But she can’t.
“No,” she says bluntly, because while she appreciates the offer, she needs this—Aziraphale on the wall, Lilith in her tree—the normalcy of it.
They stay there in silence for a while, Aziraphale watching her cautiously as Lilith avoids eye contact with him, studying her bare legs against the backdrop of the tree’s leaves, before he says—“I hope you know you can talk to me. About whatever it is that has you so upset.”
For a long moment, Lilith considers saying nothing, before slowly choking out “…Adam tried to…y’know…have relations with me.”
Azirapahle stops. Blinks slowly.
“And you didn’t…” Aziraphale grimaces, and Lilith just watches him. This is the most uncomfortable she’s ever seen him—and she’s seen him plenty uncomfortable, at many different times. He’s clearly out of his depth. Do angels even have sex? Is this another thing God decide to throw into the mix just for Her miserable little circus in Eden? “You didn’t want that?”
“Oh,” Aziraphale says again, clearly struggling for words. “Are you—”
“Do you think God makes mistakes?” Lilith asks him sharply, cutting him off. Whatever he was about to say, she doesn’t want to hear it. She doesn’t need his pity. She doesn’t need his queries into why she doesn’t want to have sex with her own husband. She doesn’t need any of it.
“Mistakes?” Aziraphale says loudly, and Lilith winces. He doesn’t sound angry that she dared ask such a thing—more just confused, confused about why she’s asking and confused by this conversation in general. “I don’t think…no, God doesn’t make mistakes. She’s…well, She’s God, after all.”
“But could She?” Lilith asks, pressing the point, and she stares up at Aziraphale imploringly. “Could She?”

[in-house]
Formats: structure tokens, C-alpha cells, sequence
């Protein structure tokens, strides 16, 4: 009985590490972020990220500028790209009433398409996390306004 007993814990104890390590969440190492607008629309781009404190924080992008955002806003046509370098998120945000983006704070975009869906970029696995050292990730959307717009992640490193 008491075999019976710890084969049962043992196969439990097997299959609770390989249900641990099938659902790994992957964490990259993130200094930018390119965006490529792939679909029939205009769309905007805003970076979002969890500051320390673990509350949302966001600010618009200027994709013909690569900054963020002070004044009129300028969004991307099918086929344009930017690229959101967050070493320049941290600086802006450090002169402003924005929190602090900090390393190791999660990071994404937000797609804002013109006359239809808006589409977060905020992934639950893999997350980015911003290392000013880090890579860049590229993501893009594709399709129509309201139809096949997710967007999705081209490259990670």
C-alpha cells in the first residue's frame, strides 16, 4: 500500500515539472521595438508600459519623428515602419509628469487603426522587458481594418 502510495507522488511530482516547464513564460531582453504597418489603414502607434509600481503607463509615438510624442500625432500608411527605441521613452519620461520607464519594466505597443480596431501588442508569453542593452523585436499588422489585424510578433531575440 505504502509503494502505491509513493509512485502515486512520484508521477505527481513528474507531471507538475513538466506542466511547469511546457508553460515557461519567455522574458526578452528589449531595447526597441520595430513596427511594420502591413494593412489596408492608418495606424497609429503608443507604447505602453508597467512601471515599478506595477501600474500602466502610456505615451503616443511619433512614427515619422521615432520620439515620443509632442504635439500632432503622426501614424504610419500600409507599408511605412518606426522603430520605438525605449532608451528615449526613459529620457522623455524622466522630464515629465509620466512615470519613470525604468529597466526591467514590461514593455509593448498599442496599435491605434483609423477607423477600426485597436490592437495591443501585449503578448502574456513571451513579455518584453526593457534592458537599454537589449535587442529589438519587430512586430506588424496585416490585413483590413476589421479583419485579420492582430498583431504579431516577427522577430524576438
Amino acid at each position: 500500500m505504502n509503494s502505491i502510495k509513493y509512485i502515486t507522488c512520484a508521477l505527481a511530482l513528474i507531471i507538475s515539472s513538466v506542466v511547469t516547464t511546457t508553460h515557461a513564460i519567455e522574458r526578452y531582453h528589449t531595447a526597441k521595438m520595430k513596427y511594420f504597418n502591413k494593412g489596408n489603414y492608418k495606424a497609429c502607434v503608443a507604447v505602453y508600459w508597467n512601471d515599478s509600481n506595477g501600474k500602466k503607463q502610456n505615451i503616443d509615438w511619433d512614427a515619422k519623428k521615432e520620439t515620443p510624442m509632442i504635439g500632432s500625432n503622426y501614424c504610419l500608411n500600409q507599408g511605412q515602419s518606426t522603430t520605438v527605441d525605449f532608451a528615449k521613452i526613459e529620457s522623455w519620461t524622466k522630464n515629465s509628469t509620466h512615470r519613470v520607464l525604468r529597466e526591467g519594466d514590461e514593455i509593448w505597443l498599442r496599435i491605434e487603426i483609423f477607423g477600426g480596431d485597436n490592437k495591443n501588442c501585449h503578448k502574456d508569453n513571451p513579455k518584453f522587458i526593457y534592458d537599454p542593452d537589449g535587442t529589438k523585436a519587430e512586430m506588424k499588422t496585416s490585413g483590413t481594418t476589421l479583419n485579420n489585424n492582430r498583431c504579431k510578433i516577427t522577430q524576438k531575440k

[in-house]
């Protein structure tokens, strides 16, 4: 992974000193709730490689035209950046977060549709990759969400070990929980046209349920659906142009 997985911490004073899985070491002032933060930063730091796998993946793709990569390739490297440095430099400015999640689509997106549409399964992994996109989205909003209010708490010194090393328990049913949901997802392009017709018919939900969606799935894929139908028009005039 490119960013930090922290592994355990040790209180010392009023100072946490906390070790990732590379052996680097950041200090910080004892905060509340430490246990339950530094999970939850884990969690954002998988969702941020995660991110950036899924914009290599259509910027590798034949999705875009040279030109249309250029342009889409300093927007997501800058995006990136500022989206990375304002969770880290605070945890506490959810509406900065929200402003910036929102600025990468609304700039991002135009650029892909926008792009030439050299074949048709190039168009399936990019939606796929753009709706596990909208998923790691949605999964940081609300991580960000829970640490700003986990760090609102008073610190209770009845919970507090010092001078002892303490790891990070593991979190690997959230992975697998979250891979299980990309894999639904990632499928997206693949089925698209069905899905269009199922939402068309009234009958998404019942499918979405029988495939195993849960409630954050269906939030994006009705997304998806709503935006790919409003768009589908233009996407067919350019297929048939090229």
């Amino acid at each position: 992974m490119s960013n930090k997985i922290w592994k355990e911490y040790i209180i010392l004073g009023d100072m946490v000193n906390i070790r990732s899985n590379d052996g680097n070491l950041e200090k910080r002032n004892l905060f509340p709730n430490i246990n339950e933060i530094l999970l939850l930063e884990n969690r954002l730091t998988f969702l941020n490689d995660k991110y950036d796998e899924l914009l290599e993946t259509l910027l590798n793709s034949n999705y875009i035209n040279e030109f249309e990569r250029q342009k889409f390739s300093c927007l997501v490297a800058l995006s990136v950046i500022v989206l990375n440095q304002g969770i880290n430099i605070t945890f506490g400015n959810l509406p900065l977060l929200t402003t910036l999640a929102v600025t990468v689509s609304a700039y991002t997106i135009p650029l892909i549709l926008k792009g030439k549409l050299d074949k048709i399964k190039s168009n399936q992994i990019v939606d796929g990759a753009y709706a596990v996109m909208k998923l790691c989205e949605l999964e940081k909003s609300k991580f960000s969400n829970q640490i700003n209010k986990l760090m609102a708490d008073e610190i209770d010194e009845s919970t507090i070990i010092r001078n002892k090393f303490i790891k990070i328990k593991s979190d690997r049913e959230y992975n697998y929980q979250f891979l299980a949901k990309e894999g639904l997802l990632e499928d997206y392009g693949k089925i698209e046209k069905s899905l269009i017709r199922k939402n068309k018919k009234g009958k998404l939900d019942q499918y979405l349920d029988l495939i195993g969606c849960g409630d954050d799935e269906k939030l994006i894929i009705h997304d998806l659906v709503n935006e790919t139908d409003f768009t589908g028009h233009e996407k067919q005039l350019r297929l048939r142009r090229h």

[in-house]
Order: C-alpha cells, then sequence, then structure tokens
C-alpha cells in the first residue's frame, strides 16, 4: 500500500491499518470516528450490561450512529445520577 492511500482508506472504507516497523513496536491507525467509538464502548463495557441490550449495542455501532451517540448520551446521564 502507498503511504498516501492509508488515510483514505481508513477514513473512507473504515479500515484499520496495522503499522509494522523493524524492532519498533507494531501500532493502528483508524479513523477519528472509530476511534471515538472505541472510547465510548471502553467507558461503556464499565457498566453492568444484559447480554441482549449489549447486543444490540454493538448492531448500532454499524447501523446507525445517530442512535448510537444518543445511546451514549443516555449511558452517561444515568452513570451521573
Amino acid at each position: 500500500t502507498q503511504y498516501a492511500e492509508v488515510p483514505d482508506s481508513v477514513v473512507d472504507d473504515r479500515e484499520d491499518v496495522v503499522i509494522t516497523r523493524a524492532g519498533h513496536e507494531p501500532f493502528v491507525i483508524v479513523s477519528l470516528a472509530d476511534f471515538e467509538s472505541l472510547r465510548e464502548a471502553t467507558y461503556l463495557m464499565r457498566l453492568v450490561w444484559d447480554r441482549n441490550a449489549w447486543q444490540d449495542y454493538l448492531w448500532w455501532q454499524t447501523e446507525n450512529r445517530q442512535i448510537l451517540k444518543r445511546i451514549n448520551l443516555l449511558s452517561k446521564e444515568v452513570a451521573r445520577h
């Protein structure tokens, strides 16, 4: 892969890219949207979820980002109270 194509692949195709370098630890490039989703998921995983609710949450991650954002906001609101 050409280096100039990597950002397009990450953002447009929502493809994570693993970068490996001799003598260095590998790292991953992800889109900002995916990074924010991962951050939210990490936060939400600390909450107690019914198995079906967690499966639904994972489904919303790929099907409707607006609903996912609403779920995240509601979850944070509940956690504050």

Aziraphale flounders, mouth opening and closing and saying nothing, and Lilith huffs, turning her head away.
Of course he wouldn’t think God can make mistakes. Of course he wouldn’t. He’s an Angel. He’s one of Hers.
She can’t trust him. No matter how much she might like to, she just can’t. If he knew the thoughts in her head—her restlessness, her lack of love for Adam, her rage at the God who put her here—if he knew how broken she is, he’d surely tell the other Angels. He’d tell God, if She doesn’t know already.
And then who knows what would happen to Lilith, if it became known Woman isn’t what she’s meant to be.
She’s already crossed a dangerous line, she realizes, with a cold feeling in her stomach. She’s just told Aziraphale that she rebuked Adam, that she denied him when her whole duty is to be his companion in every way. She’s just told him that she failed to do what she was created for.
She has just put herself in considerable danger.
In this moment, she finally understands—she may enjoy his company, but that doesn’t make Aziraphale any different. He’s just as dangerous to her as Adam is, albeit in an entirely different manner.
Looked at that way, all of Eden will always be dangerous to her. This is God’s domain, Her special Project, guarded by Her Angels, and so long as Lilith is built wrong, she will always be one step away from someone realizing she isn’t right.
As of last night, she may have already crossed that line.
And she can’t walk it back. She can’t go to Adam and pretend to love him. She can’t let him crawl on top of her and do what he will. She can’t spend the rest of her days sitting by his side, playing the docile Wife, trying to content herself with her questions and conversations with Aziraphale.
Lilith stares out at eternity—the whole of it caught up in this Angel’s beautiful, fathomless, terrifying eyes—and suddenly, she is deeply afraid. Not just of being caught in her failings, but also in not being caught at all.
She can’t live like this forever. It would destroy her, too.
“I need to go,” she says suddenly, and swings off her branch, scurrying down her tree.
Aziraphale makes a concerned sound. “Lilith?”